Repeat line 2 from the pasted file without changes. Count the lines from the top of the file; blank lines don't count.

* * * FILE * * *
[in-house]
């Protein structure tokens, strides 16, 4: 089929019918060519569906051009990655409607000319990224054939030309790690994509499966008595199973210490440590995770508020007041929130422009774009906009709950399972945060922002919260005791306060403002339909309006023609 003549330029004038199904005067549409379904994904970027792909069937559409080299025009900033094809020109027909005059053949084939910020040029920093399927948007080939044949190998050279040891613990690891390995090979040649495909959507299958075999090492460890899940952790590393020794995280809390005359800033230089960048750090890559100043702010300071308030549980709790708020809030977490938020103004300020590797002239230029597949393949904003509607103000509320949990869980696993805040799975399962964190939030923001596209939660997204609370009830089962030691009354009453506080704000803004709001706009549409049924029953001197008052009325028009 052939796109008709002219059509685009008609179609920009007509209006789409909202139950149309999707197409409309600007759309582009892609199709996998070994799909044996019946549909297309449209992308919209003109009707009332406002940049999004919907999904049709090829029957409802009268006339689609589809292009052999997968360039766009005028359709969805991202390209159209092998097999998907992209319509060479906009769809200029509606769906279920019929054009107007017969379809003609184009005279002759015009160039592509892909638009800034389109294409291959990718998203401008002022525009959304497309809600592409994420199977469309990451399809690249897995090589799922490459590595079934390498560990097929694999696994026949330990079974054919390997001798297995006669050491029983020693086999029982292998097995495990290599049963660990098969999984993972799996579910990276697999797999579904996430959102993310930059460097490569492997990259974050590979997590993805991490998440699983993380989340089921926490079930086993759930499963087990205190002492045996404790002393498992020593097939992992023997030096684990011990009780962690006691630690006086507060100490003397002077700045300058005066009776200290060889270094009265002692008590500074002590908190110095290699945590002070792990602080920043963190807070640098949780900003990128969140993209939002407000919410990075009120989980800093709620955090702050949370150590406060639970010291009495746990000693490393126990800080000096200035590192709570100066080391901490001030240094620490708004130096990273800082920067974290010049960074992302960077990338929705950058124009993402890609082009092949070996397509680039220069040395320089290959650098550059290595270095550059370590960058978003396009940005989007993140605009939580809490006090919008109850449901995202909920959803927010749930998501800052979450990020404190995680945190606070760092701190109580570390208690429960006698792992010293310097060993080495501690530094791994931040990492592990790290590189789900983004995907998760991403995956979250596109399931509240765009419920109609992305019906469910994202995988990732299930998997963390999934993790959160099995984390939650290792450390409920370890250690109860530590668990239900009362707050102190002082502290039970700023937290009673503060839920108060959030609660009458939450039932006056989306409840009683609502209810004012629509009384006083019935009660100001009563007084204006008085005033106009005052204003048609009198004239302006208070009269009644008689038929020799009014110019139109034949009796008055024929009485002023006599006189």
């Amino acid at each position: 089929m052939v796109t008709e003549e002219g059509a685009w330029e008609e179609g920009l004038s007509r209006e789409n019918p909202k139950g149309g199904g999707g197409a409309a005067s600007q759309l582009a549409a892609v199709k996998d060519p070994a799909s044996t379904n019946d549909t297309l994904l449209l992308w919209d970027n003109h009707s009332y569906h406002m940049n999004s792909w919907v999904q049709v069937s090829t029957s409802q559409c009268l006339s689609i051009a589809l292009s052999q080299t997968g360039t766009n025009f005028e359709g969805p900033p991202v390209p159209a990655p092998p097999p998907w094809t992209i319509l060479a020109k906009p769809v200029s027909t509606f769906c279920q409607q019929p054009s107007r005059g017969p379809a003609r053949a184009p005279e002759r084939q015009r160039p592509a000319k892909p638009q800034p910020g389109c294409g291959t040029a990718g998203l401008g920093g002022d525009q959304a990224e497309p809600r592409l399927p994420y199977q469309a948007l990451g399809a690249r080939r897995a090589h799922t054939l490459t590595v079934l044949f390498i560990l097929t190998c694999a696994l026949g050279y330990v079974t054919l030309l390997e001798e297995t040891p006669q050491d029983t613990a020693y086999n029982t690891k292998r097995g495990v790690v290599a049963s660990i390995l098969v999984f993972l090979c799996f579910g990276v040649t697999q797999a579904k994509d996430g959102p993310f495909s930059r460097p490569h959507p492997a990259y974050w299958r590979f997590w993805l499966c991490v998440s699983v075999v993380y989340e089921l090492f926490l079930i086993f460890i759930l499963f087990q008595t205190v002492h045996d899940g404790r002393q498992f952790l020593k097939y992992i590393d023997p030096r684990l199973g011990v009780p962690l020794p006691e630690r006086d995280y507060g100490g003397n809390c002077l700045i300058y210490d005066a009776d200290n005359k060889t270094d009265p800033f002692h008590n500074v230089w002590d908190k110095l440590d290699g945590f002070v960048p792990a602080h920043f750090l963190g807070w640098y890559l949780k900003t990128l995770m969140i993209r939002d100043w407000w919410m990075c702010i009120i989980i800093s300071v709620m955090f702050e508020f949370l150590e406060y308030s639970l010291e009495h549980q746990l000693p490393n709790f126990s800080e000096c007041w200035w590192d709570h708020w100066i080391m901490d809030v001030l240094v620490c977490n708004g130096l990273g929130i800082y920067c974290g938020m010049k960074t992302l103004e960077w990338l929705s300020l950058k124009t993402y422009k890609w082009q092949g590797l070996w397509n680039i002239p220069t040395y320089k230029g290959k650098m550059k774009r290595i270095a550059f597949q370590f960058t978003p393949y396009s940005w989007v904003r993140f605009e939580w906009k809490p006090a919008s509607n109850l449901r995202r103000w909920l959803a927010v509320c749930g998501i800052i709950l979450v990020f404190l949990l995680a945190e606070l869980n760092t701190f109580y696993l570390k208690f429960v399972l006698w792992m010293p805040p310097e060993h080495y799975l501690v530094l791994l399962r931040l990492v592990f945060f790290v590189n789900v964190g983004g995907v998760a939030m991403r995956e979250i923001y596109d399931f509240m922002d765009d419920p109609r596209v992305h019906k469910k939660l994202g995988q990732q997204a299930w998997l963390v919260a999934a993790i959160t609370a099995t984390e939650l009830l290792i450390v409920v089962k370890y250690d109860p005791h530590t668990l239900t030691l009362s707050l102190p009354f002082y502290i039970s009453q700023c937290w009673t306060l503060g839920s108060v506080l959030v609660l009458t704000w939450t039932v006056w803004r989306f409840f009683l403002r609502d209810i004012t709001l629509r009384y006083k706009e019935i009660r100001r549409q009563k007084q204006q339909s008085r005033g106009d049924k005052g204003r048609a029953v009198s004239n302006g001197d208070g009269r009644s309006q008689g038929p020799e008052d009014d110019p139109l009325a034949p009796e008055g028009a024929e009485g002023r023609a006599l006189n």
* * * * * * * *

């Protein structure tokens, strides 16, 4: 089929019918060519569906051009990655409607000319990224054939030309790690994509499966008595199973210490440590995770508020007041929130422009774009906009709950399972945060922002919260005791306060403002339909309006023609 003549330029004038199904005067549409379904994904970027792909069937559409080299025009900033094809020109027909005059053949084939910020040029920093399927948007080939044949190998050279040891613990690891390995090979040649495909959507299958075999090492460890899940952790590393020794995280809390005359800033230089960048750090890559100043702010300071308030549980709790708020809030977490938020103004300020590797002239230029597949393949904003509607103000509320949990869980696993805040799975399962964190939030923001596209939660997204609370009830089962030691009354009453506080704000803004709001706009549409049924029953001197008052009325028009 052939796109008709002219059509685009008609179609920009007509209006789409909202139950149309999707197409409309600007759309582009892609199709996998070994799909044996019946549909297309449209992308919209003109009707009332406002940049999004919907999904049709090829029957409802009268006339689609589809292009052999997968360039766009005028359709969805991202390209159209092998097999998907992209319509060479906009769809200029509606769906279920019929054009107007017969379809003609184009005279002759015009160039592509892909638009800034389109294409291959990718998203401008002022525009959304497309809600592409994420199977469309990451399809690249897995090589799922490459590595079934390498560990097929694999696994026949330990079974054919390997001798297995006669050491029983020693086999029982292998097995495990290599049963660990098969999984993972799996579910990276697999797999579904996430959102993310930059460097490569492997990259974050590979997590993805991490998440699983993380989340089921926490079930086993759930499963087990205190002492045996404790002393498992020593097939992992023997030096684990011990009780962690006691630690006086507060100490003397002077700045300058005066009776200290060889270094009265002692008590500074002590908190110095290699945590002070792990602080920043963190807070640098949780900003990128969140993209939002407000919410990075009120989980800093709620955090702050949370150590406060639970010291009495746990000693490393126990800080000096200035590192709570100066080391901490001030240094620490708004130096990273800082920067974290010049960074992302960077990338929705950058124009993402890609082009092949070996397509680039220069040395320089290959650098550059290595270095550059370590960058978003396009940005989007993140605009939580809490006090919008109850449901995202909920959803927010749930998501800052979450990020404190995680945190606070760092701190109580570390208690429960006698792992010293310097060993080495501690530094791994931040990492592990790290590189789900983004995907998760991403995956979250596109399931509240765009419920109609992305019906469910994202995988990732299930998997963390999934993790959160099995984390939650290792450390409920370890250690109860530590668990239900009362707050102190002082502290039970700023937290009673503060839920108060959030609660009458939450039932006056989306409840009683609502209810004012629509009384006083019935009660100001009563007084204006008085005033106009005052204003048609009198004239302006208070009269009644008689038929020799009014110019139109034949009796008055024929009485002023006599006189």